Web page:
New treatments are urgently needed for bacterial meningitis, which killed an estimated 180,000 children younger than age 5 years in 2010, experts warn.
"Because drug-development companies are generally not interested in a disease that affects mainly patients in resource-poor countries, preclinical and clinical studies will need to be funded by governments or charitable foundations," Diederik van de Beek, MD, PhD, author of 3 papers on bacterial meningitis published online November 9 in The Lancet.
In a comment accompanying the series, Dr. van de Beek, from the University of Amsterdam in the Netherlands, notes that the burden of disease is especially high in lower-income countries, with the fatality rate as high as 50% in some resource-poor countries.
The global emergence of antibiotic-resistant pathogens threatens the effectiveness of many inexpensive and widely available antibiotics, Dr. van de Beek notes. Although various new antibiotics for the treatment of meningitis are in development, "clinical data for these new drugs have not kept pace with the rise of resistance," he writes.
The first of the 3 papers outlines the dilemmas and difficulties in making an accurate diagnosis of acute community-acquired bacterial meningitis. The authors note that "classic" symptoms of meningitis — rash, neck stiffness, and impaired consciousness — often do not appear early, or may do not develop at all.
"Clinical assessment alone is insufficient to exclude acute bacterial meningitis, and a lumbar puncture with CSF [cerebrospinal fluid] analysis is needed in all patients with suspected acute bacterial meningitis," the authors say. "In some cases, cranial imaging is needed before lumbar puncture to detect brain shift; in these patients, empirical antibiotic treatment should be given before imaging."
The authors further point out that molecular diagnostic methods have emerged, but costs restrict their use around the world. Prediction models may be helpful in estimating the risk for acute bacterial meningitis, but these models need to be refined and validated further in several settings and populations.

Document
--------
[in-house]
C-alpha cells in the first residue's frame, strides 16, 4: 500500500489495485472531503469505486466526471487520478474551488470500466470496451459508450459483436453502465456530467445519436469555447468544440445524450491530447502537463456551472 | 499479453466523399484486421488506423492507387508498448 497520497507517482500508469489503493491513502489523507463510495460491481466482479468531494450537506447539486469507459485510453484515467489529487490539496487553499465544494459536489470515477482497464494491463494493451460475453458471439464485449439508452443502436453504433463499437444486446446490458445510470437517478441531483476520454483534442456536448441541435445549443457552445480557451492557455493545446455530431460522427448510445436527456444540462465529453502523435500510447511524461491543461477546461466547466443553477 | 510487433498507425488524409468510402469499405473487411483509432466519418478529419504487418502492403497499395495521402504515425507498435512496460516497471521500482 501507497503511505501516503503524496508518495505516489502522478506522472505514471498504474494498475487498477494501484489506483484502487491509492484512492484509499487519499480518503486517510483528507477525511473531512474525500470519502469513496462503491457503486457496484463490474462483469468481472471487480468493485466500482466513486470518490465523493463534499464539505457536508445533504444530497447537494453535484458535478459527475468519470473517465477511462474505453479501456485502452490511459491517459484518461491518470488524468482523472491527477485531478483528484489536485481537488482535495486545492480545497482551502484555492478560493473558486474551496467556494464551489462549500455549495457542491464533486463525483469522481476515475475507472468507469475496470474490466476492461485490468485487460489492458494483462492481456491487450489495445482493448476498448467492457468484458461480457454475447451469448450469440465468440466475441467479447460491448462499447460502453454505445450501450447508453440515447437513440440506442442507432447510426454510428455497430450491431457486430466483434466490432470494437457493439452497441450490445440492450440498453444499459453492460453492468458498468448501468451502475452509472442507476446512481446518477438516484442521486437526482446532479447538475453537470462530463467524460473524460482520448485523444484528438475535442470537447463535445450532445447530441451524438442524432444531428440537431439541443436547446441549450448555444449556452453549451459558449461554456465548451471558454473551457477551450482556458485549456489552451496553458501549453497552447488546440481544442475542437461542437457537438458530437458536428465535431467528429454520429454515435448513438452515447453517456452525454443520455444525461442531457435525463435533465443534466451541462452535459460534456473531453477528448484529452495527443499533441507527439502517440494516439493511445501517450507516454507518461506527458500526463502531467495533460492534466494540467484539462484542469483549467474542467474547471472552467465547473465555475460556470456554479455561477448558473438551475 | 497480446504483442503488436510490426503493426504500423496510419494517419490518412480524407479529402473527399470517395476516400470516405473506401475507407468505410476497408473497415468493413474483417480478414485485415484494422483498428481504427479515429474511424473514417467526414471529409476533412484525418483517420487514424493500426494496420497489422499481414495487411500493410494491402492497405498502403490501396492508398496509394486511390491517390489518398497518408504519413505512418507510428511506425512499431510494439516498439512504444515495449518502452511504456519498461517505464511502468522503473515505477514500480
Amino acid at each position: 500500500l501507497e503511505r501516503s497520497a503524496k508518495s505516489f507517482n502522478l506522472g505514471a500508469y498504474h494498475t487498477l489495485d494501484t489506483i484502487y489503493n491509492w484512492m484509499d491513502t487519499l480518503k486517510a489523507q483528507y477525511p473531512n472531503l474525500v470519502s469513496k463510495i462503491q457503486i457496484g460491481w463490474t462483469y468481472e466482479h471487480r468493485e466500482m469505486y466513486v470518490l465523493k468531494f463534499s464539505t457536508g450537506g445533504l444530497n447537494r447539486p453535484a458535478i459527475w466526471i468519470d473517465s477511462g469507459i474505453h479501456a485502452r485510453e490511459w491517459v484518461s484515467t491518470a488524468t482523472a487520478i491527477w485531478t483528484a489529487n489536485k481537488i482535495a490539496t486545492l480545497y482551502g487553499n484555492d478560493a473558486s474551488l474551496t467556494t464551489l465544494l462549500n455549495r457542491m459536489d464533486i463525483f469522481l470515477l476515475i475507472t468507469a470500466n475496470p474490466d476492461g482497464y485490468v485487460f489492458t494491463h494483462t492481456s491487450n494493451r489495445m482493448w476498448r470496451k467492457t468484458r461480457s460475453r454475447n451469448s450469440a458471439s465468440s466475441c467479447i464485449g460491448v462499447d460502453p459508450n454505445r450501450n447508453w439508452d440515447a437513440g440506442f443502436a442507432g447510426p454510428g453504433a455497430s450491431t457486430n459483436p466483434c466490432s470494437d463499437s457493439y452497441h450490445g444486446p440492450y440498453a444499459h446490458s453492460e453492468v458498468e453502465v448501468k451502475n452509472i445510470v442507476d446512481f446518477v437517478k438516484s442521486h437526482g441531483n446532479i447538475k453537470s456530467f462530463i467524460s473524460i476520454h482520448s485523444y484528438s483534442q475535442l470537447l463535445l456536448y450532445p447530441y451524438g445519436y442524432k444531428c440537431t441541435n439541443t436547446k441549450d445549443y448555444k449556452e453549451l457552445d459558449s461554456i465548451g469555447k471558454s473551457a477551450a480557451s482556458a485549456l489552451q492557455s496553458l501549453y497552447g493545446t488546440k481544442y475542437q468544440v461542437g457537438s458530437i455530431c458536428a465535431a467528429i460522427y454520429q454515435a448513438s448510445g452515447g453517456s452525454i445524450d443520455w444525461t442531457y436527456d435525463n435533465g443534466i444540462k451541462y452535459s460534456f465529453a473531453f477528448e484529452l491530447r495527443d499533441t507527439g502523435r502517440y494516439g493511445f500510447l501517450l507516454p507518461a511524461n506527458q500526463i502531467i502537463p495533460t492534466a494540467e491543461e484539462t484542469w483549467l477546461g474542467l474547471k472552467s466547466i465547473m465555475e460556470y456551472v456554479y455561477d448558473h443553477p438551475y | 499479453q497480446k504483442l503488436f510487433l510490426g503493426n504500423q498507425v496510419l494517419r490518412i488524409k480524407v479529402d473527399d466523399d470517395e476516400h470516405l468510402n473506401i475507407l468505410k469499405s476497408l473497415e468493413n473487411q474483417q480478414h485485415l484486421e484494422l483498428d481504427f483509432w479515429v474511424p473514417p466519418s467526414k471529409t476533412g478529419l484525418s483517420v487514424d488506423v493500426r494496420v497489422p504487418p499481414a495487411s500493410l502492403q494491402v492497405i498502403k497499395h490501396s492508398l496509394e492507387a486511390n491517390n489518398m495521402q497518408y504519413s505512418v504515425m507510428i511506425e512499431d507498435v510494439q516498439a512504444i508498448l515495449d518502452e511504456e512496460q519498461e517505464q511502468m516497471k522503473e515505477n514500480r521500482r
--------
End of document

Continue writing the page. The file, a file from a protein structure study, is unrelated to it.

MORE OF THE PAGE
"Clinical judgment of individual patients by their physicians remains the most important factor in the diagnosis of acute bacterial meningitis," the authors conclude.
The second paper in the series examines the management of bacterial meningitis more closely, emphasizing that bacterial meningitis is "a substantial and evolving therapeutic challenge."
"Determination of which antibiotic agent will be most effective is becoming ever more difficult in the face of increasingly drug-resistant bacteria," the authors say, concluding that down the road widespread adoption of vaccination is likely to have the greatest effect on the burden of illness due to bacterial meningitis.
The final paper in the series tackles the issue of vaccines for bacterial meningitis. The authors note that 3 bacteria — Haemophilus influenzae, Streptococcus pneumoniae, and Neisseria meningitidis — are responsible for most cases of acute bacterial meningitis worldwide and can be prevented by vaccines.
The authors say widespread use of currently available vaccines in optimum schedules, especially where disease burden is greatest, "will have incremental effects on the global burden of acute bacterial meningitis, but important challenges remain. These include delivery of potent vaccines to difficult-to-access populations at risk; appropriately designed and done studies of effect, which require adequate surveillance to be in place many years before vaccine introduction; and development and testing of improved vaccines."
Lancet. Published online November 9, 2012. Executive summary